Thinking about what I could have done differently with my project would be to not have my 6th graders give me a million ideas. What I loved the most was they helped me decide which platform to use. Since I have been teaching them how to use Keynotes for presentation, why not. I would also love to see more educators serve as real role models and not confident. How can we make it easier for young users to make better choices? The educator can continue to improve relationships with their students and create safe discussions for the student to participate in. Give them a real understand that empathy and empathic behaviors matter to both the victim and the victimizer.
Hicks, D., 1996. Learning is a prosaic act. Mind, Culture, and Activity, 3(2): 102–118. DOI: https://doi. org/10.1207/s15327884mca0302_3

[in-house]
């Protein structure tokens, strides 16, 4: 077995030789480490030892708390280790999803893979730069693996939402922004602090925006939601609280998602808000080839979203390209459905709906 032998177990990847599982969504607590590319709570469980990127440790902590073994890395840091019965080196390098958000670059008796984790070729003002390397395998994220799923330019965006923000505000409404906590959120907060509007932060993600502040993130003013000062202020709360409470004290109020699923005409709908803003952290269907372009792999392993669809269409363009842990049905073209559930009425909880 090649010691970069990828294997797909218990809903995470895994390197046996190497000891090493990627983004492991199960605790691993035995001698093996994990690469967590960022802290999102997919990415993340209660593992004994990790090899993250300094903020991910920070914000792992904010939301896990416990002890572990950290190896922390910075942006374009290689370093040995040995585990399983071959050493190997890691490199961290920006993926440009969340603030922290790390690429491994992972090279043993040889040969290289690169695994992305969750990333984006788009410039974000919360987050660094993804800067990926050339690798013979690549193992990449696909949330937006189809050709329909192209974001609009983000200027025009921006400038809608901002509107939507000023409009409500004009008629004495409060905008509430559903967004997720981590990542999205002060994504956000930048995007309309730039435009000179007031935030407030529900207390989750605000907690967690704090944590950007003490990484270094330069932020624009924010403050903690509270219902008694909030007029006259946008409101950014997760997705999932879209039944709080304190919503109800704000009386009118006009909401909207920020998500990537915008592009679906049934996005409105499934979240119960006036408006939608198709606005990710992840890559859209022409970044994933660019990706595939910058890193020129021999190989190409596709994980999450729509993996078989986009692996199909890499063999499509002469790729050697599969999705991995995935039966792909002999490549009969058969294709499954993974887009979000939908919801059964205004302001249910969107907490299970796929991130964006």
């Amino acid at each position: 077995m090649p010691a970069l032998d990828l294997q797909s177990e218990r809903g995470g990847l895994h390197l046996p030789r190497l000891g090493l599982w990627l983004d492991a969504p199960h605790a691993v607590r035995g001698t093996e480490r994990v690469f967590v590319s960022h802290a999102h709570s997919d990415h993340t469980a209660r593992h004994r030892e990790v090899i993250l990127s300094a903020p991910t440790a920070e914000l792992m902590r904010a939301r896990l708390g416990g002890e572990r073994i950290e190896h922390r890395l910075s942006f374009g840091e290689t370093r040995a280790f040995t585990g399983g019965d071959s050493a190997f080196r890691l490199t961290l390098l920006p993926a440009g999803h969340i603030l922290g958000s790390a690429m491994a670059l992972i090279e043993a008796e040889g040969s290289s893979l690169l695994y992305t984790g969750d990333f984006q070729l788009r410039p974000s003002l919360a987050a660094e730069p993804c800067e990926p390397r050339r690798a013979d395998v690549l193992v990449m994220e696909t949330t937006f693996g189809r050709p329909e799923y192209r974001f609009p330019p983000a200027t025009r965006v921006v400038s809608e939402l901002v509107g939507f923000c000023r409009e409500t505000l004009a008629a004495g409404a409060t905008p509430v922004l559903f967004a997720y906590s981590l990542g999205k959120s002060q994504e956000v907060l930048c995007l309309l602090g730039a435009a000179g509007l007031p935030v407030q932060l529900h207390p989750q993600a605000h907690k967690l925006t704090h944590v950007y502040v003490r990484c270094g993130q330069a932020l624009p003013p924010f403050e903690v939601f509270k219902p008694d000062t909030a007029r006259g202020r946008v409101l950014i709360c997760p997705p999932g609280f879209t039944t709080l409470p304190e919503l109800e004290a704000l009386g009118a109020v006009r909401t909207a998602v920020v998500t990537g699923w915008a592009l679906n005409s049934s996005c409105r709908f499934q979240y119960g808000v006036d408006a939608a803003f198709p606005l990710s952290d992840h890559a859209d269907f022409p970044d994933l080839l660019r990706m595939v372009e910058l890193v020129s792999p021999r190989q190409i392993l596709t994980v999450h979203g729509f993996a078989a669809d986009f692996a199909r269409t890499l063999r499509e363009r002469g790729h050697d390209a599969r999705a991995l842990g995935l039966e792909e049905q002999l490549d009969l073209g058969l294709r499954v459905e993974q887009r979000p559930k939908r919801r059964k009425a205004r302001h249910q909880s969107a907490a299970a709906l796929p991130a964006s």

Hicks, J. G., Skoog, S., & Crews, C. (2015). Empowering cyberbullied youth: A solution-focused Adlerian counseling model. Vistas 2015. Retrieved from http://www.counseling.org/docs/default-source/vistas/empowering-cyberbullied-youth-a-solution–focused-adlerian-counseling-model.pdf?sfvrsn=8
Marshall, T.H. (1959). Citizenship and social class: and other essays. Cambridge, MA: University Press.
Mercer, N., 2010. The analysis of classroom talk: Methods and methodologies. British Journal of Educational Psychology, 80(1): 1–14. DOI: https://doi. org/10.1348/000709909X479853
Moore, J, and Schleppegrell, M., 2014. Using a functional linguistics metalanguage to support academic language development in the English language arts. Linguistics and Education, 26: 92–105. DOI: HTTPS:// doi.org/10.1016/j.linged.2014.01.002
Ohler, J. (2012). Digital Citizenship means Character for education. Thousand Oaks, CA: Corwin.
Pixabay.com free images or legally and attribution is not require.
Ribble, M. (2015). Digital Citizenship in Schools: Nine Elements All Students should Know. (3rd edition).
Trafalgar School for Girls. (2017). “Social media policy.” Retrieved from http://www.trafalgar.qc.ca/page.cfm?p=848